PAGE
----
‘Seaspiracy’, the latest chapter in environmental documentaries, was released in March, following the success of its sister documentary, ‘Cowspiracy’. ‘Seaspiracy’ has caused a lot of ripples about marine conservation, opening a lot of people’s eyes to the negative impact we as a race have on the ocean, and even Scotland got a feature (much to my disbelief!) Many have vowed to reduce their fish intake or cut it out altogether upon watching it. Any documentary which creates that level of individual change is certainly due it’s credit.
The investigative documentary, made by filmmaker Ali Tabrizi, aimed to spread awareness of the impact that eating fish has on our oceans and the environment whilst highlighting the importance of the oceans in general. There were many hard pills to swallow about how even British fishing causes bycatch and therefore the death of dolphins.
However, as soon as it was released to Netflix, viewers started to have problems with the content and the overriding message of the documentary, which was essentially:
‘The only way to save our oceans is to completely eliminate fish from our diet.’
Critics alleged the documentary used some big and questionable statistics and took interviews out of context.
Overall, the documentary had good intentions, but these were not well executed – to the extent that Netflix actually had to retract certain facts that the documentary presented, due to insufficient evidence and inaccuracies. One fact in particular claimed that by 2048, our oceans would almost be empty. This misrepresentative, shock-effect statistic came from a 2009 study, which the original scientists retracted as a result of the sufficient improvement which has taken place in our oceans since then.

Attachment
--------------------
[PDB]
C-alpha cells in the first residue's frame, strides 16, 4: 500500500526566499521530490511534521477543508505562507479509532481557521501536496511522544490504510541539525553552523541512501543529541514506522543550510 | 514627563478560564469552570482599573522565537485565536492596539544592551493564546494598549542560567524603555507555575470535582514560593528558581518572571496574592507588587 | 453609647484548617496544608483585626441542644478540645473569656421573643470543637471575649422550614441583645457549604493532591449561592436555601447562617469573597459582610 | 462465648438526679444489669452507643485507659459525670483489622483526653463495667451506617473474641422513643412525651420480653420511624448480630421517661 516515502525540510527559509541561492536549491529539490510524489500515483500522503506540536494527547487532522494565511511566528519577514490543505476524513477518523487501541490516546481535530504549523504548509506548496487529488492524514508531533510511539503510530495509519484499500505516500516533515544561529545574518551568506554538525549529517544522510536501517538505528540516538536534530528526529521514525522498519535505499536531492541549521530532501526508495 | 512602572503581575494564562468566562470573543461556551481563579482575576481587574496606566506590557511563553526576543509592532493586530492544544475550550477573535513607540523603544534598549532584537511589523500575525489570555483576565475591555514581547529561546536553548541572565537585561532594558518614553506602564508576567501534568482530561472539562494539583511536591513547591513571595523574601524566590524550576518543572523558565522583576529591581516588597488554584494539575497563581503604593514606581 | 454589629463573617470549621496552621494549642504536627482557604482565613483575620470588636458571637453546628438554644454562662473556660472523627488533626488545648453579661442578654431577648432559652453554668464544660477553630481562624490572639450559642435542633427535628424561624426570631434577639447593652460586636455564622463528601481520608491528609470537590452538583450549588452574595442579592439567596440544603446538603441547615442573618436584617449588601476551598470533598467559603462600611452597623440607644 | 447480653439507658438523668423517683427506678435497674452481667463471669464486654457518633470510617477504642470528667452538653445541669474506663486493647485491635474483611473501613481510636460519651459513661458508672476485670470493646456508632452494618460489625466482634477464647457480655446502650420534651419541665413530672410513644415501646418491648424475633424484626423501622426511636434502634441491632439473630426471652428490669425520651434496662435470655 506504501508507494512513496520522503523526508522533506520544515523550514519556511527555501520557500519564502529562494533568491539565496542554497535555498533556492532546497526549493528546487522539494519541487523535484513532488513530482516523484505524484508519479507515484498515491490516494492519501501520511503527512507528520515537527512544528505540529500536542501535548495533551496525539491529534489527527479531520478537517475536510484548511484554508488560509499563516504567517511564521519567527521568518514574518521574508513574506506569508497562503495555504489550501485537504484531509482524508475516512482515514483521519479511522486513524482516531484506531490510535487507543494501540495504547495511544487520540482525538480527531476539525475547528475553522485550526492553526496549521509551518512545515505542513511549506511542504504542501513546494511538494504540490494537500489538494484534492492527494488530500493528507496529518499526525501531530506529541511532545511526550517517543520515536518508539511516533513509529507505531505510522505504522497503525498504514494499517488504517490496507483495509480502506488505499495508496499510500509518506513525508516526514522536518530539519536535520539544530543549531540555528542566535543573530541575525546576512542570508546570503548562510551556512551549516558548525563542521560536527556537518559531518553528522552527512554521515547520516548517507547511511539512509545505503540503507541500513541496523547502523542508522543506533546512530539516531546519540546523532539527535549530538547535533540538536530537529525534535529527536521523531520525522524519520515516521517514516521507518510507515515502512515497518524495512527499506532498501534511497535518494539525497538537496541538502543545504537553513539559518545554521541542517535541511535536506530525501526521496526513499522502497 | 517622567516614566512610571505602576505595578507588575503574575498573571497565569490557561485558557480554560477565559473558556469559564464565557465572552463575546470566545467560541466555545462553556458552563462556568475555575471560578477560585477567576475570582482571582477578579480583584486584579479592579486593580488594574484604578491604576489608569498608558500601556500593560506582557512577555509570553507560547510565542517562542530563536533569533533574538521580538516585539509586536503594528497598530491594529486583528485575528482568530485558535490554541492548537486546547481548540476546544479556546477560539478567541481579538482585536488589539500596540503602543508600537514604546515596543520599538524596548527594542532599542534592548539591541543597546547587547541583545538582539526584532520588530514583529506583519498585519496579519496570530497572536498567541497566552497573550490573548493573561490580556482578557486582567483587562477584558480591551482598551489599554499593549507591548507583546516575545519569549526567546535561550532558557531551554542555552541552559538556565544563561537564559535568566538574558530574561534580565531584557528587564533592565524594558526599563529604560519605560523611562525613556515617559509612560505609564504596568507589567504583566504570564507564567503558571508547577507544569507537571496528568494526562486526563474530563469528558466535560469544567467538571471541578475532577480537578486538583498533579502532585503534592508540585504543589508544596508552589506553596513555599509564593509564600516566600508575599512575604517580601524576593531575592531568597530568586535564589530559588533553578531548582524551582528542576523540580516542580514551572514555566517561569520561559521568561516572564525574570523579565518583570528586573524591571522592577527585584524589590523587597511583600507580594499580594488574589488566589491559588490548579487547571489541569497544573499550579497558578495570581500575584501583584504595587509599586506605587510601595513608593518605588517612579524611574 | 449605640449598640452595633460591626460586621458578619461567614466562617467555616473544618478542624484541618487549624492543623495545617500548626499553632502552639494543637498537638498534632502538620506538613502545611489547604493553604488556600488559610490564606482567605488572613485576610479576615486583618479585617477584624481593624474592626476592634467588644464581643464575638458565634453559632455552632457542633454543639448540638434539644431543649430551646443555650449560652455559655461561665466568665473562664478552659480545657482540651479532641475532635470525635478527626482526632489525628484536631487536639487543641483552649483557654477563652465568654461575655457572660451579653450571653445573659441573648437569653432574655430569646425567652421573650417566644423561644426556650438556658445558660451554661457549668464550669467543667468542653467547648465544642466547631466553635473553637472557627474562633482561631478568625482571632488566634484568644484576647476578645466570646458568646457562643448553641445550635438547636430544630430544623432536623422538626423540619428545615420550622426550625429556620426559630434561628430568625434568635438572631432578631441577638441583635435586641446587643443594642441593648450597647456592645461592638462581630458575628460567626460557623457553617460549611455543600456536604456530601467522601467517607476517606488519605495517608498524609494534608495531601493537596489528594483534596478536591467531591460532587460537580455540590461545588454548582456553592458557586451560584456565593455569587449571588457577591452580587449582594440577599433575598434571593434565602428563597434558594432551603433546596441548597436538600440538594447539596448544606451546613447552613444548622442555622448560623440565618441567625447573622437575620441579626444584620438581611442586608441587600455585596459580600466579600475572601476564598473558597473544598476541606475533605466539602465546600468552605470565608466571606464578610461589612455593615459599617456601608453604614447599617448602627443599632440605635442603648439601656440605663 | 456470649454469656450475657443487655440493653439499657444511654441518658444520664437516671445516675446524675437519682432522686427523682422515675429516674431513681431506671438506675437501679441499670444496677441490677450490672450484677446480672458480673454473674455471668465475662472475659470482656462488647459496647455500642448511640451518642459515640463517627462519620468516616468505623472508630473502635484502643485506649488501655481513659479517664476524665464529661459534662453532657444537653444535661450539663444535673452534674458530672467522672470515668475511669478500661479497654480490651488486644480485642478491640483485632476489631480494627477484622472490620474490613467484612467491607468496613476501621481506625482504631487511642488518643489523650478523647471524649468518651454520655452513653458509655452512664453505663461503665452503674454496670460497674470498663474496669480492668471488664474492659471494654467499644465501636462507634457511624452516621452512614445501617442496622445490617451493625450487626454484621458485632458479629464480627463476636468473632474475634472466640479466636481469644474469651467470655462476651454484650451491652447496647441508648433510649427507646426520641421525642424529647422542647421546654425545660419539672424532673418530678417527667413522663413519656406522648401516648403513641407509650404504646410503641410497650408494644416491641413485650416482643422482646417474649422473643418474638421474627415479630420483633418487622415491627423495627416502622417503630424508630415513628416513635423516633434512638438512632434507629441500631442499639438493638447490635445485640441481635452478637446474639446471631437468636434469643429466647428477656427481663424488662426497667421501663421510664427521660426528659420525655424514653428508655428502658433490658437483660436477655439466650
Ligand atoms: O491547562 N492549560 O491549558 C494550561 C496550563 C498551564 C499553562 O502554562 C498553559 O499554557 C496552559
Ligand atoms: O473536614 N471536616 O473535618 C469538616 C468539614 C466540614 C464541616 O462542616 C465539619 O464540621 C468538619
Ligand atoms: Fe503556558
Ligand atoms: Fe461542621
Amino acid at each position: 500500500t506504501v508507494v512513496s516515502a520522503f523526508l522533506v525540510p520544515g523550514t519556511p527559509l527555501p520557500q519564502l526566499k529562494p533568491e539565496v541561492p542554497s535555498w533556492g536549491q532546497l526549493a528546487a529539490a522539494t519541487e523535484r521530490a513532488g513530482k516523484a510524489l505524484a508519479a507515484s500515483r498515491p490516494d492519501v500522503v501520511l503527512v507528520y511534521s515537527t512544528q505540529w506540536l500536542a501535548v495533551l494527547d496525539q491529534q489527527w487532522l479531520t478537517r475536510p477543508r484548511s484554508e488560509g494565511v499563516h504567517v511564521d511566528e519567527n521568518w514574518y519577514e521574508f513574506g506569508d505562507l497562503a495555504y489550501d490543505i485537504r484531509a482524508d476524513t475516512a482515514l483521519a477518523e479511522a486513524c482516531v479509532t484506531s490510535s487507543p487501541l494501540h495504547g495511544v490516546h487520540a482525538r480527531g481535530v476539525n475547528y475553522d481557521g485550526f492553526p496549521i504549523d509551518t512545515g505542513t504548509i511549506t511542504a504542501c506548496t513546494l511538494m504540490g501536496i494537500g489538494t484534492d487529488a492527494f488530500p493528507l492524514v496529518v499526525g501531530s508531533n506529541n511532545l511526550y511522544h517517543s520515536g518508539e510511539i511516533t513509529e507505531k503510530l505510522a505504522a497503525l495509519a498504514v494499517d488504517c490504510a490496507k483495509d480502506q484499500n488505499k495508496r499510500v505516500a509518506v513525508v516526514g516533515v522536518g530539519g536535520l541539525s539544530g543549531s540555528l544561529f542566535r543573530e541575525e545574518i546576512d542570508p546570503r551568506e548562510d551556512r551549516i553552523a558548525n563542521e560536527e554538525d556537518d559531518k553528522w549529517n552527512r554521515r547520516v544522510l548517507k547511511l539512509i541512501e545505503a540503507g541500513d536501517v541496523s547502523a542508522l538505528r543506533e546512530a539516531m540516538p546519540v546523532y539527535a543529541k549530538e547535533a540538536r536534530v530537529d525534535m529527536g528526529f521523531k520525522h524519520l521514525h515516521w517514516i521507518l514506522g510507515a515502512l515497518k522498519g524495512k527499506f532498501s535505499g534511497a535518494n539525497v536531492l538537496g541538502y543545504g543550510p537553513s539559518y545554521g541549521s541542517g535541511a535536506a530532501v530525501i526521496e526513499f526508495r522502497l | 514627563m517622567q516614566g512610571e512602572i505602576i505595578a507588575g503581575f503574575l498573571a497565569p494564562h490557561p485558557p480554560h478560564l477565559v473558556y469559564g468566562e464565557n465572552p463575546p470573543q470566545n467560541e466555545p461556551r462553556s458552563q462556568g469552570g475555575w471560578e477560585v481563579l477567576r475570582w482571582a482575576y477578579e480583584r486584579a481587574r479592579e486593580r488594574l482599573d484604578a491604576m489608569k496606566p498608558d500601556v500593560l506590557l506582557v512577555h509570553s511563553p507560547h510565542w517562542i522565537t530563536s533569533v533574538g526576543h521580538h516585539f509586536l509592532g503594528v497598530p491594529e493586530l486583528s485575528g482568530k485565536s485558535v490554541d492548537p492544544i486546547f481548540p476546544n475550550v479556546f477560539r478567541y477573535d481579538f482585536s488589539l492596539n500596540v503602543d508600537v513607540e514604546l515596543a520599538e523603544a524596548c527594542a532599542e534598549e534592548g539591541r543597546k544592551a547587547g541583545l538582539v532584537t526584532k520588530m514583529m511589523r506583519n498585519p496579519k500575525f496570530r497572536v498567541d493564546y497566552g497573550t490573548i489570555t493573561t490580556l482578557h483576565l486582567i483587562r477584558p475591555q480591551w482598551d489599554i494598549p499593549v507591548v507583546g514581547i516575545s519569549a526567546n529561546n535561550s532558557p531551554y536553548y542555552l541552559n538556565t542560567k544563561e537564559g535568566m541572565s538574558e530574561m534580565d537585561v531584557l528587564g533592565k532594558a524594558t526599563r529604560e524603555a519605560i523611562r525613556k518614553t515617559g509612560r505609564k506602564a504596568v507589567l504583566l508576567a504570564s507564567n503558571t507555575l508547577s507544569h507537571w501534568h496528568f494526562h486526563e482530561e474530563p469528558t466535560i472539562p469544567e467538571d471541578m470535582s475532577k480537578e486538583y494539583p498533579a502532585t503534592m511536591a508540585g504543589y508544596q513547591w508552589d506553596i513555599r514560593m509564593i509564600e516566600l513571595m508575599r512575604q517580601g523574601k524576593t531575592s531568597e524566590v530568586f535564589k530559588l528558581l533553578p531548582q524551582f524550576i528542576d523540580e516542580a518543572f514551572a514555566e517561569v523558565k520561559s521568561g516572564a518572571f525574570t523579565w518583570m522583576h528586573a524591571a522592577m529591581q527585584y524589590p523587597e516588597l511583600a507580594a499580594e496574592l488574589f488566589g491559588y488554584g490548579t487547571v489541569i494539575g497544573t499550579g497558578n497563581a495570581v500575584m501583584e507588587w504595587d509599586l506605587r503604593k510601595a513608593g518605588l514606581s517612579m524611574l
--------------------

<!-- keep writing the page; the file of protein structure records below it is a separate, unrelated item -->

In relation to Scotland, the fishing industry is critical for bringing in revenue, tourism and providing livelihood for rural, coastal and island communities; fishing is of much greater importance to Scotland than to the UK as a whole. In the West of Scotland especially, there are a lot of historical ties between fishing cultures and Gaelic culture, stretching right back to the 1800s when King George II was persecuted, and fishing was the only way to make a source of income.